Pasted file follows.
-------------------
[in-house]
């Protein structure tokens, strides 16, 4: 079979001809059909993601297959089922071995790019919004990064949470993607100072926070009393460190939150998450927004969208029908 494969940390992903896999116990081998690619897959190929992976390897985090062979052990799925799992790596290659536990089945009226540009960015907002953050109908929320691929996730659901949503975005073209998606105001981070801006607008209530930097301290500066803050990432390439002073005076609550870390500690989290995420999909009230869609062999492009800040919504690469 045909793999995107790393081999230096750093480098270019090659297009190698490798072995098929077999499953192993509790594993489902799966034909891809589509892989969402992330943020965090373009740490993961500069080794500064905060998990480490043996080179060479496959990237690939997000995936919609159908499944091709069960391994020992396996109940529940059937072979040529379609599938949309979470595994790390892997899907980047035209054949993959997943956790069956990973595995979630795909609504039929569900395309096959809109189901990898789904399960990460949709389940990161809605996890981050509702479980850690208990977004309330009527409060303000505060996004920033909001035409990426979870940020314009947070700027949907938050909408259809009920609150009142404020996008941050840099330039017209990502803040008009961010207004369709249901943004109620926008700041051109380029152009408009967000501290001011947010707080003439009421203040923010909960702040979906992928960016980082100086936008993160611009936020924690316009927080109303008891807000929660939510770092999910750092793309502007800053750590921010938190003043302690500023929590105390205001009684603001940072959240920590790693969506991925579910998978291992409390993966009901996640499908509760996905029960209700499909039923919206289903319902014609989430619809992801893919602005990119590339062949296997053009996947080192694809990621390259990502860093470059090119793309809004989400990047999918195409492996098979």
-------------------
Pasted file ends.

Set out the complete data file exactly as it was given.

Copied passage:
[in-house]
């Protein structure tokens, strides 16, 4: 079979001809059909993601297959089922071995790019919004990064949470993607100072926070009393460190939150998450927004969208029908 494969940390992903896999116990081998690619897959190929992976390897985090062979052990799925799992790596290659536990089945009226540009960015907002953050109908929320691929996730659901949503975005073209998606105001981070801006607008209530930097301290500066803050990432390439002073005076609550870390500690989290995420999909009230869609062999492009800040919504690469 045909793999995107790393081999230096750093480098270019090659297009190698490798072995098929077999499953192993509790594993489902799966034909891809589509892989969402992330943020965090373009740490993961500069080794500064905060998990480490043996080179060479496959990237690939997000995936919609159908499944091709069960391994020992396996109940529940059937072979040529379609599938949309979470595994790390892997899907980047035209054949993959997943956790069956990973595995979630795909609504039929569900395309096959809109189901990898789904399960990460949709389940990161809605996890981050509702479980850690208990977004309330009527409060303000505060996004920033909001035409990426979870940020314009947070700027949907938050909408259809009920609150009142404020996008941050840099330039017209990502803040008009961010207004369709249901943004109620926008700041051109380029152009408009967000501290001011947010707080003439009421203040923010909960702040979906992928960016980082100086936008993160611009936020924690316009927080109303008891807000929660939510770092999910750092793309502007800053750590921010938190003043302690500023929590105390205001009684603001940072959240920590790693969506991925579910998978291992409390993966009901996640499908509760996905029960209700499909039923919206289903319902014609989430619809992801893919602005990119590339062949296997053009996947080192694809990621390259990502860093470059090119793309809004989400990047999918195409492996098979």